The Battle of Jarrab was a territorial battle between the Al Saud and their traditional enemies, the Al Rashid on 24 January 1915. It was a proxy battle of World War I between the British-supported Saudis and the Ottoman-supported Rashidis.
|Battle of Jarrab|
|Part of the Unification of Saudi Arabia and the Middle Eastern theatre of World War I|
Nejd and Hasa|
|Commanders and leaders|
|Saud bin Abdulaziz||
Abdulaziz Ibn Saud|
William Shakespear †
|Casualties and losses|
Rashidi forces led by young Saud bin Abdulaziz Al Rashid defeated the forces of Ibn Saud. The main significance of the battle was the death of Ibn Saud's British Military Advisor, Captain William Shakespear. The reason for the defeat of Ibn Saud's forces is given by both Arabic and British sources as the withdrawal of the Ajman tribe led by Dhaydan bin Hithlain from the battlefield.
The defeat and the death of William Shakespear diminished the relationship between Ibn Saud and the British changing the course of the Arab Revolt against the Ottoman Empire. It also resulted other negative conclusions for Ibn Saud, including a year-long struggle with the Ajman tribe, namely the Battle of Kanzan, and the decrease in his newly emerged prestige.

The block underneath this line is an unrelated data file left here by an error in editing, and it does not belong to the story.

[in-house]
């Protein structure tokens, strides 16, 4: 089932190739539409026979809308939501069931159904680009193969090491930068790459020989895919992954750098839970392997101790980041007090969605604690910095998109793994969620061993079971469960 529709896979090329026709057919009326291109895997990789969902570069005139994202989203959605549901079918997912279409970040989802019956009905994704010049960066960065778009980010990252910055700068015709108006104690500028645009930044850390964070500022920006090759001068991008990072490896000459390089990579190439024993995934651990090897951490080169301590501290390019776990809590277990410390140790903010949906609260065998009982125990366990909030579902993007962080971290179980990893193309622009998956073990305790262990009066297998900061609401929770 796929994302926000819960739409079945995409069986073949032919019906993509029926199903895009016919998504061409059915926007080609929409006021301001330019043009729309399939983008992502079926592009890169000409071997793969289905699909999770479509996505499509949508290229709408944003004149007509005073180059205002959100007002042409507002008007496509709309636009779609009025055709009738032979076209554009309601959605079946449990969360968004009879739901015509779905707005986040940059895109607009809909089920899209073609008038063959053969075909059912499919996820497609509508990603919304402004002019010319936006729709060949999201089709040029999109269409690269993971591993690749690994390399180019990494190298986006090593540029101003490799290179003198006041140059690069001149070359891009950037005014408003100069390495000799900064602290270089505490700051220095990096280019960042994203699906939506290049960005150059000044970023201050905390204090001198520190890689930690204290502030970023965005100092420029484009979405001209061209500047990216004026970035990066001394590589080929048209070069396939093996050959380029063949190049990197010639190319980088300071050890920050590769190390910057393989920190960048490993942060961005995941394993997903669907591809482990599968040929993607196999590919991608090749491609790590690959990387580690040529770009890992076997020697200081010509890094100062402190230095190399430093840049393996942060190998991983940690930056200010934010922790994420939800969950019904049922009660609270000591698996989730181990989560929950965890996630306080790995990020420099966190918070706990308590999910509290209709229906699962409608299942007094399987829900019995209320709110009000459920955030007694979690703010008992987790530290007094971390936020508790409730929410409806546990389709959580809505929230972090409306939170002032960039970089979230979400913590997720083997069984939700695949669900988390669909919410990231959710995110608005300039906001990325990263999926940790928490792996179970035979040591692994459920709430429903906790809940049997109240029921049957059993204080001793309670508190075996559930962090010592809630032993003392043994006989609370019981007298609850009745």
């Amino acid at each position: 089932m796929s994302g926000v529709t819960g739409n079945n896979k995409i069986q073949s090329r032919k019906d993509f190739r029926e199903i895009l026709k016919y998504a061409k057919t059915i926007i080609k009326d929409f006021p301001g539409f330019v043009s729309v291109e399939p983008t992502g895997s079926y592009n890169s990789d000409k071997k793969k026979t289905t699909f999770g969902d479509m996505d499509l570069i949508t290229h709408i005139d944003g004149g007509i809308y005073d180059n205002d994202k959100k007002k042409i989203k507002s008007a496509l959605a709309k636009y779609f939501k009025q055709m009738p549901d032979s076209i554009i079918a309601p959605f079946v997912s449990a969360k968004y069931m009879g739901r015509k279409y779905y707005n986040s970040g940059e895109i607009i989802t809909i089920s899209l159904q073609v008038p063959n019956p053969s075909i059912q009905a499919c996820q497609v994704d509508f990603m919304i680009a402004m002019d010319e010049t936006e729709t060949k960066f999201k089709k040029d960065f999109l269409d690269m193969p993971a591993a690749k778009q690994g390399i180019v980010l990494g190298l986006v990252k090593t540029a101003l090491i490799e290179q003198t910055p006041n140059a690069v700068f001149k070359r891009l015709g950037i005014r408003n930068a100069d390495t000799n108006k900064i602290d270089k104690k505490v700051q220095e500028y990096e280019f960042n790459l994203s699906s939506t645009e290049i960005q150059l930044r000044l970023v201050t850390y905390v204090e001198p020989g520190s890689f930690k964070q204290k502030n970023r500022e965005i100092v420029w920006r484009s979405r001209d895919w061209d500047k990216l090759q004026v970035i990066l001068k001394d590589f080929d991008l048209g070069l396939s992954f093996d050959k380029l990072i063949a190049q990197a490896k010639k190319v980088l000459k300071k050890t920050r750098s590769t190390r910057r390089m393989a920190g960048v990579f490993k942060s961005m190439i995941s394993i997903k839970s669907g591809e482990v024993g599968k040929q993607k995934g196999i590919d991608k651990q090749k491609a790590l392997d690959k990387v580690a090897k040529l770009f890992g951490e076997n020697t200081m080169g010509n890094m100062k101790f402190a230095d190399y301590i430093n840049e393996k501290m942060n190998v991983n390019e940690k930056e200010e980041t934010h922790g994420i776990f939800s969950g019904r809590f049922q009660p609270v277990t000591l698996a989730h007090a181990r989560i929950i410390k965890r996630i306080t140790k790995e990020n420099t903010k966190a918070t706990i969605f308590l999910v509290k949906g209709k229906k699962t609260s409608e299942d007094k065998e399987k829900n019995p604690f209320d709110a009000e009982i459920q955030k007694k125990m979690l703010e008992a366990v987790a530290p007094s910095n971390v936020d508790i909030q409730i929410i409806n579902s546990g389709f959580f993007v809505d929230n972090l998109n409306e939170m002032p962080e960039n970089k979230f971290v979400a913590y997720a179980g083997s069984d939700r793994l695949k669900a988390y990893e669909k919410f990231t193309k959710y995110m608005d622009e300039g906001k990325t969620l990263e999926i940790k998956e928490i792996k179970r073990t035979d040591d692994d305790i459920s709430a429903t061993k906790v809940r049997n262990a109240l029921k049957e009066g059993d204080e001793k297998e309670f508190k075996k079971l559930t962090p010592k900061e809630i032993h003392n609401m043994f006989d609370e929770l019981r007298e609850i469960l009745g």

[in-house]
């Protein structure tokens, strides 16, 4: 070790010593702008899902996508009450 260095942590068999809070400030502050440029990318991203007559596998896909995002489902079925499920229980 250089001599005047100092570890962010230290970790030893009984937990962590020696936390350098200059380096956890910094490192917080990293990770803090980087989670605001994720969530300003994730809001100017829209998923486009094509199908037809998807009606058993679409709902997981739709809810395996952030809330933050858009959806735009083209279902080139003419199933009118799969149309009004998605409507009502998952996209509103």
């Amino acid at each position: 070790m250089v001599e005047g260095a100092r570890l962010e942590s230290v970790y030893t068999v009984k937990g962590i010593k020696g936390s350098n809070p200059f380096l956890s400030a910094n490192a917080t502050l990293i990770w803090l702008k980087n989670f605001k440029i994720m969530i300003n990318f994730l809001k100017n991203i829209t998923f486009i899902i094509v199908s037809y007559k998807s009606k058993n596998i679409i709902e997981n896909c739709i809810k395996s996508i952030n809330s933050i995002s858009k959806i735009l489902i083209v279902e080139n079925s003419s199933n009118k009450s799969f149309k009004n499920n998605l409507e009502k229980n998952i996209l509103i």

- Leslie McLoughlin (21 January 1993). Ibn Saud: Founder of A Kingdom. Springer. p. 47. ISBN 978-1-349-22578-1.
- Jacob Goldberg (January 1986). "Captain Shakespear and Ibn Saud: A Balanced Reappraisal". Middle Eastern Studies. 22 (1): 74. JSTOR 4283097.
- Christoph Baumer (2021). "Lt Col Hamilton's 1917 Political Mission to Emir Abd Al Aziz Al Saud of Najd". Asian Affairs: 8.
- Khalid Abdullah Krairi (October 2016). John Philby and his political roles in the Arabian Peninsula, 1917-1953 (PDF) (PhD thesis). University of Birmingham. p. 245. Retrieved 27 January 2021.
- Gamal Hagar (1981). Britain, Her Middle East Mandates and the Emergence of Saudi Arabia, 1926-1932: A Study in the Process of British Policy-making and in the Conduct and development of Britain's Relations with Ibn Saud (PDF) (PhD thesis). University of Keele. p. 28. Retrieved 15 May 2021.
- Travellers in Arabia, Eid Al Yahya, Stacey International (2006). ISBN 0-9552193-1-0 (9780955219313).
- The Historical Journal 14 (3) (September 1971), pp. 627–633.
- H. St. John Philby. (1930). Arabia, London.